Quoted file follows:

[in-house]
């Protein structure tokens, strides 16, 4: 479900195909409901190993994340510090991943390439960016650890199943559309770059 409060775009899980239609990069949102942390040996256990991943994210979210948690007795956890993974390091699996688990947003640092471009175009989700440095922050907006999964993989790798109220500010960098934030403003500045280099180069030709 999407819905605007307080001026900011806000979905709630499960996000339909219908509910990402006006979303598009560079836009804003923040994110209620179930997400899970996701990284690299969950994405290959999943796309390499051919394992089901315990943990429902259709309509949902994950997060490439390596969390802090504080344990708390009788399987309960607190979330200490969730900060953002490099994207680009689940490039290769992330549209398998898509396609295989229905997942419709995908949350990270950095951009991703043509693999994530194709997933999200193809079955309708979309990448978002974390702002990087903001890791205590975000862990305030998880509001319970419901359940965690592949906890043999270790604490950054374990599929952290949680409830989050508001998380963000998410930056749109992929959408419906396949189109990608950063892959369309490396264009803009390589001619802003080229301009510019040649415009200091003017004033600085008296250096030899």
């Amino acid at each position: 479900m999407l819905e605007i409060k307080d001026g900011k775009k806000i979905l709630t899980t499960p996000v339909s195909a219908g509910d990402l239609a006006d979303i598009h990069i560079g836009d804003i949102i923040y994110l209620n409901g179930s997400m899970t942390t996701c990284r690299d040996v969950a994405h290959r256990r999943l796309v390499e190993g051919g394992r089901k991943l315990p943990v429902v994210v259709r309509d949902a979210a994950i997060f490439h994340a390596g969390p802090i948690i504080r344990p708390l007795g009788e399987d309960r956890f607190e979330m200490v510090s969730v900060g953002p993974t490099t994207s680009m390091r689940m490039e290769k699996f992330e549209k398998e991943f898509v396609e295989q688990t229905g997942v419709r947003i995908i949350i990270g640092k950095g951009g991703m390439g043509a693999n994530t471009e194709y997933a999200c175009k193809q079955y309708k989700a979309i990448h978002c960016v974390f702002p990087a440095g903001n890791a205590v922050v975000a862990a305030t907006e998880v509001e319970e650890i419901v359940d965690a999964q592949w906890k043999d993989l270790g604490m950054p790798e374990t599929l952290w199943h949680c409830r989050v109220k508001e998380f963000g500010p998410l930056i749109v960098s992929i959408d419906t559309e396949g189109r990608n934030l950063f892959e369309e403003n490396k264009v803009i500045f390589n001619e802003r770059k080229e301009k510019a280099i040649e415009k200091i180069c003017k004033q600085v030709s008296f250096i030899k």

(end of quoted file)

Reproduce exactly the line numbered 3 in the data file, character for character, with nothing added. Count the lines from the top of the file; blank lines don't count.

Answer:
């Amino acid at each position: 479900m999407l819905e605007i409060k307080d001026g900011k775009k806000i979905l709630t899980t499960p996000v339909s195909a219908g509910d990402l239609a006006d979303i598009h990069i560079g836009d804003i949102i923040y994110l209620n409901g179930s997400m899970t942390t996701c990284r690299d040996v969950a994405h290959r256990r999943l796309v390499e190993g051919g394992r089901k991943l315990p943990v429902v994210v259709r309509d949902a979210a994950i997060f490439h994340a390596g969390p802090i948690i504080r344990p708390l007795g009788e399987d309960r956890f607190e979330m200490v510090s969730v900060g953002p993974t490099t994207s680009m390091r689940m490039e290769k699996f992330e549209k398998e991943f898509v396609e295989q688990t229905g997942v419709r947003i995908i949350i990270g640092k950095g951009g991703m390439g043509a693999n994530t471009e194709y997933a999200c175009k193809q079955y309708k989700a979309i990448h978002c960016v974390f702002p990087a440095g903001n890791a205590v922050v975000a862990a305030t907006e998880v509001e319970e650890i419901v359940d965690a999964q592949w906890k043999d993989l270790g604490m950054p790798e374990t599929l952290w199943h949680c409830r989050v109220k508001e998380f963000g500010p998410l930056i749109v960098s992929i959408d419906t559309e396949g189109r990608n934030l950063f892959e369309e403003n490396k264009v803009i500045f390589n001619e802003r770059k080229e301009k510019a280099i040649e415009k200091i180069c003017k004033q600085v030709s008296f250096i030899k």